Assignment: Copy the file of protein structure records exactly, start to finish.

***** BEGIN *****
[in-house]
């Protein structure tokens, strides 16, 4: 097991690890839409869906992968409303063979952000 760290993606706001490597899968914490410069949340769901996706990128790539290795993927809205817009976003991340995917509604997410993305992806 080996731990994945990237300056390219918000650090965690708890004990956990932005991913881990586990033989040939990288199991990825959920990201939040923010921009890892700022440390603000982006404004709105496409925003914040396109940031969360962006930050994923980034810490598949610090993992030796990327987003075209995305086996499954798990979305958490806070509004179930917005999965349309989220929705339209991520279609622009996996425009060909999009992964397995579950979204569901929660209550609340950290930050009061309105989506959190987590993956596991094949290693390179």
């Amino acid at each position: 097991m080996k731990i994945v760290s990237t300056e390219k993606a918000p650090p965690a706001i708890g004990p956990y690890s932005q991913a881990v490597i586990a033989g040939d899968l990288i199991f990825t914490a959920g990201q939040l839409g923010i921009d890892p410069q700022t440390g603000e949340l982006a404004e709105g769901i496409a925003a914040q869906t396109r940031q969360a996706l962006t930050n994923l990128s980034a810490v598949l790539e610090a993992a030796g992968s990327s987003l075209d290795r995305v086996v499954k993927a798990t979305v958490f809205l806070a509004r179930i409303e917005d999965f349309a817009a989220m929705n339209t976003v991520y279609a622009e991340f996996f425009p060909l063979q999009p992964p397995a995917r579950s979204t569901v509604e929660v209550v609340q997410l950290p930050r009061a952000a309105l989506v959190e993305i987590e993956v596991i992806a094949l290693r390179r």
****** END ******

[in-house]
């Protein structure tokens, strides 16, 4: 097991690890839409869906992968409303063979952000 760290993606706001490597899968914490410069949340769901996706990128790539290795993927809205817009976003991340995917509604997410993305992806 080996731990994945990237300056390219918000650090965690708890004990956990932005991913881990586990033989040939990288199991990825959920990201939040923010921009890892700022440390603000982006404004709105496409925003914040396109940031969360962006930050994923980034810490598949610090993992030796990327987003075209995305086996499954798990979305958490806070509004179930917005999965349309989220929705339209991520279609622009996996425009060909999009992964397995579950979204569901929660209550609340950290930050009061309105989506959190987590993956596991094949290693390179």
């Amino acid at each position: 097991m080996k731990i994945v760290s990237t300056e390219k993606a918000p650090p965690a706001i708890g004990p956990y690890s932005q991913a881990v490597i586990a033989g040939d899968l990288i199991f990825t914490a959920g990201q939040l839409g923010i921009d890892p410069q700022t440390g603000e949340l982006a404004e709105g769901i496409a925003a914040q869906t396109r940031q969360a996706l962006t930050n994923l990128s980034a810490v598949l790539e610090a993992a030796g992968s990327s987003l075209d290795r995305v086996v499954k993927a798990t979305v958490f809205l806070a509004r179930i409303e917005d999965f349309a817009a989220m929705n339209t976003v991520y279609a622009e991340f996996f425009p060909l063979q999009p992964p397995a995917r579950s979204t569901v509604e929660v209550v609340q997410l950290p930050r009061a952000a309105l989506v959190e993305i987590e993956v596991i992806a094949l290693r390179r």